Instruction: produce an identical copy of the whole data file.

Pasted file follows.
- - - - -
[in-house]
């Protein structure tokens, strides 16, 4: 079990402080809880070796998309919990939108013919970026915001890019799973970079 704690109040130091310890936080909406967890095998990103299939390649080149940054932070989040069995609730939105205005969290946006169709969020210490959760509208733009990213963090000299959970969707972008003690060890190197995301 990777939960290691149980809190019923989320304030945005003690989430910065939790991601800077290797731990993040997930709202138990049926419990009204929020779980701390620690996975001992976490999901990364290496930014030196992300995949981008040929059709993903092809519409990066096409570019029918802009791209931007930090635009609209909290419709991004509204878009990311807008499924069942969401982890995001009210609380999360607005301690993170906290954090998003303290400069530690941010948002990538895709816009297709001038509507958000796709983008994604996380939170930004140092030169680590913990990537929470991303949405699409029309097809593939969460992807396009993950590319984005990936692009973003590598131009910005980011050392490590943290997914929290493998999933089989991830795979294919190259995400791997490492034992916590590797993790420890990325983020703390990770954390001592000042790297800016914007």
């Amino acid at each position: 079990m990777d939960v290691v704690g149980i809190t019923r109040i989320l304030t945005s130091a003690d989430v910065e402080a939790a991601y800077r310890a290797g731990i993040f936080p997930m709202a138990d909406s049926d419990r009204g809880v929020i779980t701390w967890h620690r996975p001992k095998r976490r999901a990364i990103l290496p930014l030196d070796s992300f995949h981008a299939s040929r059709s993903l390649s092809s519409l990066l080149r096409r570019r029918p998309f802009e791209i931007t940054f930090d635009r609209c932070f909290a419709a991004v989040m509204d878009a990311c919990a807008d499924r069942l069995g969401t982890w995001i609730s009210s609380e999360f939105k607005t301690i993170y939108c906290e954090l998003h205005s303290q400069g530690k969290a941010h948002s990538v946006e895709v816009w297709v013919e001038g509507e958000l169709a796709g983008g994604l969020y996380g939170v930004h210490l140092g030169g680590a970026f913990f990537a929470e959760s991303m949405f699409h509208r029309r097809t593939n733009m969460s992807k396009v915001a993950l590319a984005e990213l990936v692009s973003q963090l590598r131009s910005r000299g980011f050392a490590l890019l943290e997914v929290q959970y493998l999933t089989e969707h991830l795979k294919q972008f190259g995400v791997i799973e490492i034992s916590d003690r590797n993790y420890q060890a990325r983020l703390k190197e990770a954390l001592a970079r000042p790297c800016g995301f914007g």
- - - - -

[in-house]
């Protein structure tokens, strides 16, 4: 079990402080809880070796998309919990939108013919970026915001890019799973970079 704690109040130091310890936080909406967890095998990103299939390649080149940054932070989040069995609730939105205005969290946006169709969020210490959760509208733009990213963090000299959970969707972008003690060890190197995301 990777939960290691149980809190019923989320304030945005003690989430910065939790991601800077290797731990993040997930709202138990049926419990009204929020779980701390620690996975001992976490999901990364290496930014030196992300995949981008040929059709993903092809519409990066096409570019029918802009791209931007930090635009609209909290419709991004509204878009990311807008499924069942969401982890995001009210609380999360607005301690993170906290954090998003303290400069530690941010948002990538895709816009297709001038509507958000796709983008994604996380939170930004140092030169680590913990990537929470991303949405699409029309097809593939969460992807396009993950590319984005990936692009973003590598131009910005980011050392490590943290997914929290493998999933089989991830795979294919190259995400791997490492034992916590590797993790420890990325983020703390990770954390001592000042790297800016914007």
């Amino acid at each position: 079990m990777d939960v290691v704690g149980i809190t019923r109040i989320l304030t945005s130091a003690d989430v910065e402080a939790a991601y800077r310890a290797g731990i993040f936080p997930m709202a138990d909406s049926d419990r009204g809880v929020i779980t701390w967890h620690r996975p001992k095998r976490r999901a990364i990103l290496p930014l030196d070796s992300f995949h981008a299939s040929r059709s993903l390649s092809s519409l990066l080149r096409r570019r029918p998309f802009e791209i931007t940054f930090d635009r609209c932070f909290a419709a991004v989040m509204d878009a990311c919990a807008d499924r069942l069995g969401t982890w995001i609730s009210s609380e999360f939105k607005t301690i993170y939108c906290e954090l998003h205005s303290q400069g530690k969290a941010h948002s990538v946006e895709v816009w297709v013919e001038g509507e958000l169709a796709g983008g994604l969020y996380g939170v930004h210490l140092g030169g680590a970026f913990f990537a929470e959760s991303m949405f699409h509208r029309r097809t593939n733009m969460s992807k396009v915001a993950l590319a984005e990213l990936v692009s973003q963090l590598r131009s910005r000299g980011f050392a490590l890019l943290e997914v929290q959970y493998l999933t089989e969707h991830l795979k294919q972008f190259g995400v791997i799973e490492i034992s916590d003690r590797n993790y420890q060890a990325r983020l703390k190197e990770a954390l001592a970079r000042p790297c800016g995301f914007g």